11 Apr 2010
by David Go To The Hub
Much has been made lately of the things that Detroit allegedly lacks. Some feel they cannot move here because there just is not enough culture. Others assert that there are no coffee shops within the limits of our city. Although we have both, we’ll focus today on some coffee shop owners who are insistent on the opportunities in Metro Detroit.
Tucked between Wayne State University, the Museum of Contemporary Art – Detroit, and the Detroit Symphony Orchestra, Jose Cayao is confident his Biggby Coffee franchise is in a great location. He had personally seen the success of Biggby in university settings, so he only needed to look at the site for his Detroit location once. The location is on the first floor of the Studio One apartment complex, with the University Towers residence hall behind it, giving him a large source of potential customers within easy walking distance.
Although the store has been open for over a year, there are still plenty of people who are walking into a Biggby for the first time. While the students give them a steady base, many people attending events in the area are attracted by a strong monthly marketing plan within the Cultural Center. With all of the new faces, sincerity is key for the thriving coffee shop.
“When you are sincere in what you say and do, you had better deliver because people expect that from you,” says Cayao.
What customers expect might just be a cup of coffee. What they get is a friendly, sincere customer service experience with coffee as a medium to gather around. He credits that to the five-day training he and his wife Irma insist their employees attend to keep their standards high.
Cayao is optimistic enough about Metro Detroit to own five other Biggby franchises and remains open to owning more. For him, the opportunity is great.
“Even with our economic climate, this is the biggest market in the state and there are only 27 Biggby stores,” he says.
When Rose Glendinning was working in Boston for an investment bank, her brother Joe tried convincing the East Lansing native to come back to Michigan to open a coffee shop. He had written a business plan for the ideal coffee shop to fulfill the requirements for a class and decided they needed to act on the idea.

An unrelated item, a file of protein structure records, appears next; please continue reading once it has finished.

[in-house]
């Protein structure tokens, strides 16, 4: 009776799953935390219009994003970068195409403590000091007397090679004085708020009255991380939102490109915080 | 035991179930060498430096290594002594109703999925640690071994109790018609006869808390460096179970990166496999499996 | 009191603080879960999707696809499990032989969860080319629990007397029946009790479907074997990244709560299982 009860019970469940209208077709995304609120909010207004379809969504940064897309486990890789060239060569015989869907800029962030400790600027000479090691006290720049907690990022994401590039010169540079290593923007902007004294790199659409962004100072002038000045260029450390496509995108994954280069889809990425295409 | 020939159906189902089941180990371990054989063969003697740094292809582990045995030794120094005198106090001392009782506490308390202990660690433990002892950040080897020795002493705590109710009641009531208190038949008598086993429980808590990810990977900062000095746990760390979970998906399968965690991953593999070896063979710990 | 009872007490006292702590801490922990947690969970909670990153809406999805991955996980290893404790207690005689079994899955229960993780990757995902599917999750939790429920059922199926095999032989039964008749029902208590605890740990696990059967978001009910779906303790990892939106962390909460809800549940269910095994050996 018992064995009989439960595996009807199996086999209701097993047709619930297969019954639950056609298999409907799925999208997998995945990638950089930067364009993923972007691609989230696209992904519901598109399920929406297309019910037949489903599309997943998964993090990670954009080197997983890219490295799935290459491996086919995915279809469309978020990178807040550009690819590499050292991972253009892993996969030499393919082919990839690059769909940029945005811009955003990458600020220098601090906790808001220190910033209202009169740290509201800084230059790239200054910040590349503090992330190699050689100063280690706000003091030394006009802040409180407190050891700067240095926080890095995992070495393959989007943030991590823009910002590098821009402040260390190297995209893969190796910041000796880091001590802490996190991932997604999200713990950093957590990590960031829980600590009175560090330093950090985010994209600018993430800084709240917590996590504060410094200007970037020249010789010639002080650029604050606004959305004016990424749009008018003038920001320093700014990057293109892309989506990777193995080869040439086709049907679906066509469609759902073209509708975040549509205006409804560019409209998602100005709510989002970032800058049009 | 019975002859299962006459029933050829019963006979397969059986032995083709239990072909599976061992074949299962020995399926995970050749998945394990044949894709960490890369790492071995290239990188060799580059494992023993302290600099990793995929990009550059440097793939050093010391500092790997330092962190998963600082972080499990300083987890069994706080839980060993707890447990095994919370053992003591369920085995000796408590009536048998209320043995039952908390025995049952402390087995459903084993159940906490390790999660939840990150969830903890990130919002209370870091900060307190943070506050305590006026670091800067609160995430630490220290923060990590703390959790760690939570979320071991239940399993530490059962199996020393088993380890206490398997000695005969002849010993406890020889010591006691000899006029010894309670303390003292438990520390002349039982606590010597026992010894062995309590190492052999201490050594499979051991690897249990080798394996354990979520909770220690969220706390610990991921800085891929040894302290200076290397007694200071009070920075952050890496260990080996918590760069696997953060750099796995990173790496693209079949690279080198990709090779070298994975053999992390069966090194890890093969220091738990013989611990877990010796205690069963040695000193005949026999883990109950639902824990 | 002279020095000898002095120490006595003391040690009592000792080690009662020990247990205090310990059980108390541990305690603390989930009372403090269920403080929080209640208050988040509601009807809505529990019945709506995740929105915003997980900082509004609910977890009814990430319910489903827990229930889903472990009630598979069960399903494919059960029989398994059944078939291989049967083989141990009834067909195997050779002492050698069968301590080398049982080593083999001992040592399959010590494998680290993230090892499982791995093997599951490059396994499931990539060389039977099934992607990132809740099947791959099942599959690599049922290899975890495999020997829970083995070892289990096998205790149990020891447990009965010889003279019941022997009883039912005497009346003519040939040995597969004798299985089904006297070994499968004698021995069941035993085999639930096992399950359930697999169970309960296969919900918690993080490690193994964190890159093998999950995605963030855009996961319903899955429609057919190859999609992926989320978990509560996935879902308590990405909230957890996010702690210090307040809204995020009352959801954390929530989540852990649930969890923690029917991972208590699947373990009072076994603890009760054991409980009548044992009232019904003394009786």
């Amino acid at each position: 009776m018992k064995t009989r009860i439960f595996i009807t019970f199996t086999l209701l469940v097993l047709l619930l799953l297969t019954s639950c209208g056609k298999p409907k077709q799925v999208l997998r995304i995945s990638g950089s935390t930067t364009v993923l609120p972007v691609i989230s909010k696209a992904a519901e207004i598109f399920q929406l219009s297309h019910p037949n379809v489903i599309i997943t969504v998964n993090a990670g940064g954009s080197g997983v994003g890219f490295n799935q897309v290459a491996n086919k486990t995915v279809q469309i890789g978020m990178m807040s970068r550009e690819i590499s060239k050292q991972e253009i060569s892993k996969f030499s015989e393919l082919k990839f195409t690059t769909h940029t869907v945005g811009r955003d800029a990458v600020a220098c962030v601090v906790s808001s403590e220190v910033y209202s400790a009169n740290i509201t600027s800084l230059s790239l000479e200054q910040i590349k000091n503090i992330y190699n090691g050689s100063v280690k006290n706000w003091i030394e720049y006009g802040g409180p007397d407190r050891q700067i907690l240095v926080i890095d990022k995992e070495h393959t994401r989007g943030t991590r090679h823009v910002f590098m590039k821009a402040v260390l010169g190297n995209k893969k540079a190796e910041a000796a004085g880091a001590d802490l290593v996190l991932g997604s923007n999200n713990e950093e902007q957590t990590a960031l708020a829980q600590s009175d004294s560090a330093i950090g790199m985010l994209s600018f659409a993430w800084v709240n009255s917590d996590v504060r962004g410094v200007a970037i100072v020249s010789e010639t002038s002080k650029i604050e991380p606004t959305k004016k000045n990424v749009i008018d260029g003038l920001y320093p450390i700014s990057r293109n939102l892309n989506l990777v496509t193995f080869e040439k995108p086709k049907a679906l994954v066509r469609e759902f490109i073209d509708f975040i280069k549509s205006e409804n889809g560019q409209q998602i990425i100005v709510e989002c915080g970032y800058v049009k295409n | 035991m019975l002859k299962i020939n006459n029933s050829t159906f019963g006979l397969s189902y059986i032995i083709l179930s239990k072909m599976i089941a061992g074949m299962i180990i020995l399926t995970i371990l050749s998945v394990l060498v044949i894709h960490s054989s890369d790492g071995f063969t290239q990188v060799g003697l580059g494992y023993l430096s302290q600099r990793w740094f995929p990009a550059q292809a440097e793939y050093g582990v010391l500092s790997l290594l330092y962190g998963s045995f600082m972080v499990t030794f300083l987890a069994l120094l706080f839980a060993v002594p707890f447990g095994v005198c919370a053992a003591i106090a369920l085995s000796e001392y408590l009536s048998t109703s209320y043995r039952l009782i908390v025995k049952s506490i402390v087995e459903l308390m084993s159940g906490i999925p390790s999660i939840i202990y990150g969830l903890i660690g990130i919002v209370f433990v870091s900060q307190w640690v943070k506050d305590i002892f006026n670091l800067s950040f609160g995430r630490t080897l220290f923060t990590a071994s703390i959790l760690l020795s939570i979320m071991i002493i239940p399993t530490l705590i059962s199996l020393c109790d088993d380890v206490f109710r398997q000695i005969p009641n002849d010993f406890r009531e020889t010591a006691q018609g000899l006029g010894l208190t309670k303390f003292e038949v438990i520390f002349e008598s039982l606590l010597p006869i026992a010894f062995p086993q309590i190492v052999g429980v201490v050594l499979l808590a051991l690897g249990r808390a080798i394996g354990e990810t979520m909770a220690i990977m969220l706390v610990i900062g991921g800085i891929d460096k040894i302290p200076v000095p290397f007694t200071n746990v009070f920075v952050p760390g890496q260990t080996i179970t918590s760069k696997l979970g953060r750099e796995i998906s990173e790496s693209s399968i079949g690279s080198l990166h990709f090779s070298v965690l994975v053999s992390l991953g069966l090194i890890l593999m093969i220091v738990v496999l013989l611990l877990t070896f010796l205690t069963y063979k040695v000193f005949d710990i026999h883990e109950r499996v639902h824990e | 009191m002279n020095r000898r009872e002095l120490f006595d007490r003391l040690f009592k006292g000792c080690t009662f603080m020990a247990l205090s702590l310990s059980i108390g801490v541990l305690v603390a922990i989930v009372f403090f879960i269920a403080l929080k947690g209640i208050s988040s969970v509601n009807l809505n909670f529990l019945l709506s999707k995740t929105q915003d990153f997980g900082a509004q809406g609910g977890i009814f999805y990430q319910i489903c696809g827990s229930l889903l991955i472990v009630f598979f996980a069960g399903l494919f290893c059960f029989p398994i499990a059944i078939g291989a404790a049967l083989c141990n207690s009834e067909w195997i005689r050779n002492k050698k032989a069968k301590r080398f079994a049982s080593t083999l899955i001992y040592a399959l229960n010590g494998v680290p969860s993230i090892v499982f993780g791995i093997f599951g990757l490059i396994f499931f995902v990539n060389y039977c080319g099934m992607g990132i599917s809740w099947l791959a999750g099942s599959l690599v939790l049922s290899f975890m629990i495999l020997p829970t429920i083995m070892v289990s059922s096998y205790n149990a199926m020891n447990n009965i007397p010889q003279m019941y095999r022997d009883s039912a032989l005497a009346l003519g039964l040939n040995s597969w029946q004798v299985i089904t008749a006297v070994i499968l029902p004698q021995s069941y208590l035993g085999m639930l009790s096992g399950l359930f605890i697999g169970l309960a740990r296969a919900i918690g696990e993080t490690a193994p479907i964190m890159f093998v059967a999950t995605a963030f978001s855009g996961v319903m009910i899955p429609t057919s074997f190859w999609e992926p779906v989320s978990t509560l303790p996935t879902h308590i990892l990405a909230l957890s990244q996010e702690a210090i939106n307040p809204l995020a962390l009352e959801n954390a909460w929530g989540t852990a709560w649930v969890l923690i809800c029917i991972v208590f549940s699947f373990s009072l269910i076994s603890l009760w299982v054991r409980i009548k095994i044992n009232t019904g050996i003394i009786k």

After some research, they found Biggby was a close match for what Joe had envisioned and decided to open a store in the upscale suburb of Bloomfield Hills. Just three weeks ago, they opened their second location in nearby Birmingham.
Glendinning noted that the appeal of Biggby was the strong business system they already had in place that allowed for some self-expression. When you walk into the Birmingham location, you will notice a bin of dog treats by the front door. They promote a different non-profit organization each month, allowing for “Guest Barista Nights” as fundraisers. You might even see her Dad delivering coffee to neighboring businesses. That family atmosphere is one they work hard at developing.
“Sometimes, it can be hard to find good employees,” Glendinning noted. “So when you find them, you want to keep them. They almost become family too.”
It is that family atmosphere that made it an easier decision to leave behind a big promotion in Boston. While the number of hours she works is probably the same, she enjoys working with her brother. Their mom, a Curves franchise owner in the Lansing area, is active in helping them get featured in local media. Dad enjoys running the Facebook page.
The community has embraced their Birmingham location quickly, even with three national coffee chains and an independent coffee house on the same block.
Two franchise owners. Seven different communities in metro Detroit. Both determined for business success in metro Detroit.
Go To The Hub